Mourvèdre

This variety, known in Spain as Monastrell, is the secret weapon of Bandol winegrowers. It doesn't like the cold winter or dried-out soils, so it thrives on the protected stony slopes of Languedoc, growing best in limestone soil. With careful handling its medium-sized, thick-skinned, sweet and juicy grapes produce well-structured, full-bodied wines which age well, developing an interesting spicy bouquet of resin and leather over time. They are also rich in tannins, however, so tend to have a certain rusticality, which is why they are particularly good in blends, giving structure and depth.

Carignan

Like most varieties from southern France, Carignan originated in Spain, where it's known as Mazuelo. Its medium-sized, thick-skinned grapes can grow in sizeable bunches, producing high yields and neutral-tasting wines.

Cinsault

Cinsault, also known as Picardan noir, is one of the few grape varieties indigenous to southern France. It benefits from the ability to deal particularly well with both dryness and heat. A disadvantage is that without thinning it can tend toward high yields of its primarily thin-skinned, medium-to-large grapes that grow in heavy bunches. It works particularly well in rosés, enriching them with its fruity, spicy aromas of wild red berries and blossoms. The few growers who cultivate this variety with extreme care are rewarded with fantastic base wines that are a wonderful addition to the palette of different tastes that the south of France already has to offer.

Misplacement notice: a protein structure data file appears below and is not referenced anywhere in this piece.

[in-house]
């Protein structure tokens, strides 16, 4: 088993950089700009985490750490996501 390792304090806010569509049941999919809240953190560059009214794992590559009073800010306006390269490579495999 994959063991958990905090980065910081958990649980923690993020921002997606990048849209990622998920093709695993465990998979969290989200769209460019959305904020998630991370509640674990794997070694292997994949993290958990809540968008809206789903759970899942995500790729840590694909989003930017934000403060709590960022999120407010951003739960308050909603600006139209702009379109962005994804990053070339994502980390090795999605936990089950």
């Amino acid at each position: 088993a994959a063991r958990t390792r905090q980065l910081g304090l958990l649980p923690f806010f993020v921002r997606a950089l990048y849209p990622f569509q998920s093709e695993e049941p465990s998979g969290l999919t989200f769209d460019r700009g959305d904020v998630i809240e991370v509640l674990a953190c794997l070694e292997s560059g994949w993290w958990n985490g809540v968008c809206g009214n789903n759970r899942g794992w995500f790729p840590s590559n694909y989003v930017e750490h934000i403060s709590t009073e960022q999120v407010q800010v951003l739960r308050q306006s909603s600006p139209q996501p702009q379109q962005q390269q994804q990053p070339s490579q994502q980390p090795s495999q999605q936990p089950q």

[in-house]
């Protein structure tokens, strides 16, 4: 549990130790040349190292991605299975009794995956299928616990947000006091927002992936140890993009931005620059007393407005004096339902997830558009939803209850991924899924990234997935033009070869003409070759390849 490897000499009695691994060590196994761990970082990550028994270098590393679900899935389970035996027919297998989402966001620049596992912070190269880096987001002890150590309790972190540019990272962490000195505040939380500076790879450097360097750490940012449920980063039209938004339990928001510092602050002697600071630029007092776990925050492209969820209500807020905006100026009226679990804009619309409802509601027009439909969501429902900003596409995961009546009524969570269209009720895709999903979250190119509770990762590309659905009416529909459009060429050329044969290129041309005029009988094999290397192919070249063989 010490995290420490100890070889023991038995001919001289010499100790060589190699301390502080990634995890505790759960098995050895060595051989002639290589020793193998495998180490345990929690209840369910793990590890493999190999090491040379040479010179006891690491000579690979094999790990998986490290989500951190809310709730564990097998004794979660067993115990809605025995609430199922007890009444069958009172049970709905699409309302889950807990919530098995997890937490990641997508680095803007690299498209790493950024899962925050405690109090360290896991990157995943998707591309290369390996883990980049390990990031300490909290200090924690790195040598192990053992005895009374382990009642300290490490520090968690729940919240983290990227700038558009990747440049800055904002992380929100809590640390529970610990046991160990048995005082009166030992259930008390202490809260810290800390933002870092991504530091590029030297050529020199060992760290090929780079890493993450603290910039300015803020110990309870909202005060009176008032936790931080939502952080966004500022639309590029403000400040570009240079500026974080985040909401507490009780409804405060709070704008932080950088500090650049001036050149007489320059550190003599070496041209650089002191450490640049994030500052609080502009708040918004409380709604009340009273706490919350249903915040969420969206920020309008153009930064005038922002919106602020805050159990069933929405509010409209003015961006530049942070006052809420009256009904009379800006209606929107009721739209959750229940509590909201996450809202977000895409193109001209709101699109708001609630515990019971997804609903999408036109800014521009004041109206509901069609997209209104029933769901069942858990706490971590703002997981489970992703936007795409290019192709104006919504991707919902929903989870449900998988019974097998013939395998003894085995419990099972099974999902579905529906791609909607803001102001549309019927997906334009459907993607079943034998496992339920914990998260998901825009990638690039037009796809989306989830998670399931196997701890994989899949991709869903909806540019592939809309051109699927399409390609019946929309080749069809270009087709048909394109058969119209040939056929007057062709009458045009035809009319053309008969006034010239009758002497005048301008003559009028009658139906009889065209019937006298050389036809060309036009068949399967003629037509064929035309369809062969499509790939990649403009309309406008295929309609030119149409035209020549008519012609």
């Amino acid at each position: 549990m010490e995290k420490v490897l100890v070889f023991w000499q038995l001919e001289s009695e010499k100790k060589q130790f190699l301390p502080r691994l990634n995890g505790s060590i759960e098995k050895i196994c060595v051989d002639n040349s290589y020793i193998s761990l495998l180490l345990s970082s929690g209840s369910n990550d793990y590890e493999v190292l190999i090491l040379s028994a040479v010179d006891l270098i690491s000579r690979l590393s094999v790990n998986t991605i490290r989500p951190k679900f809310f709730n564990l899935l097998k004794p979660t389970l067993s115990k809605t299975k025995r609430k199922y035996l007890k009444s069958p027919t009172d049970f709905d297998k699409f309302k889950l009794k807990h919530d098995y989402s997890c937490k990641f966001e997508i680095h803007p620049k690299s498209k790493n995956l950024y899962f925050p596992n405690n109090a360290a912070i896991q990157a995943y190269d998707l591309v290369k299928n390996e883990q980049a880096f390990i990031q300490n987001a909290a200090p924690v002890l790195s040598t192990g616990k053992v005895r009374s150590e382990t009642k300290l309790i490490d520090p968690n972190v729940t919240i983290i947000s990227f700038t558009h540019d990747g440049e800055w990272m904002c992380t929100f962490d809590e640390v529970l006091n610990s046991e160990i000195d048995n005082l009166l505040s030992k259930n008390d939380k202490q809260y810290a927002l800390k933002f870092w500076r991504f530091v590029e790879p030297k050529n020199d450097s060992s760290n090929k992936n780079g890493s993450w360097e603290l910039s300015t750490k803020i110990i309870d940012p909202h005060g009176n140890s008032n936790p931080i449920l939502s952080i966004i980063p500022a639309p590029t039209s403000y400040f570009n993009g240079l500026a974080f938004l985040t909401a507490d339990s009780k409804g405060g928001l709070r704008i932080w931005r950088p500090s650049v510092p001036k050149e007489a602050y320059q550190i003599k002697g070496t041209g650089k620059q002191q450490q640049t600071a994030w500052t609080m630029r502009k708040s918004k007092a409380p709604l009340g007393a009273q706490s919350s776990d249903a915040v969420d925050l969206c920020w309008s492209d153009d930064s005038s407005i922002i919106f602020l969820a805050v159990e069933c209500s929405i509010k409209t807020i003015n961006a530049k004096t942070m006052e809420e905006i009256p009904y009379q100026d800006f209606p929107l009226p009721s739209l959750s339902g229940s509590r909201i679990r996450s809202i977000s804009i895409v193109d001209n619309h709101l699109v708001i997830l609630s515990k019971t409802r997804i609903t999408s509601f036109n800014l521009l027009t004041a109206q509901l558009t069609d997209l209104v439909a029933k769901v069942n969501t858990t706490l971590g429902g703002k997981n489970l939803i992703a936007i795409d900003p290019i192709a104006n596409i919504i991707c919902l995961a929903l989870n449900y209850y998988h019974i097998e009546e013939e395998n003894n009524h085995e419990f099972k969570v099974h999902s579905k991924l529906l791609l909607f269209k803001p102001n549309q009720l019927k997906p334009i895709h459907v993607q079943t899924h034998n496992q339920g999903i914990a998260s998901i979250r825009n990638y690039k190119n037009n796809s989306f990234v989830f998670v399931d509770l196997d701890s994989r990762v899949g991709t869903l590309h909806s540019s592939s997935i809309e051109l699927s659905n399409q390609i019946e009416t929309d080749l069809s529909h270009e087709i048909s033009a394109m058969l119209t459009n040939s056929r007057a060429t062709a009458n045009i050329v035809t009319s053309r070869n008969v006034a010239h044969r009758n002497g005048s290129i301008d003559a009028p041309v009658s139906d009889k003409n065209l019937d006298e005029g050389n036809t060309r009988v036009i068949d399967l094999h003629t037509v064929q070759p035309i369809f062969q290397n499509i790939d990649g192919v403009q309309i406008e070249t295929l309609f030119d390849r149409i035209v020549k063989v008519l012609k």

White wine

Until a few years ago, Languedoc was always associated with red wines (or sweet wines). Without the use of gentle modern presses it was almost impossible for winemakers in the south to produce dry white wines. Nowadays, however, even small operations have this equipment, so white wine production is increasing slowly but surely, although it is still below ten percent. There is no lack of either suitable terroirs or suitable grape varieties, though: winemakers can take their pick from an entire range of varieties that is even more extensive than their choice of red wine grapes. This is not least due to the fact that they have a lot of freedom as regards what varieties can be used in table wines, which still represent the majority of wines produced in Languedoc, meaning there is plenty of room for experimentation.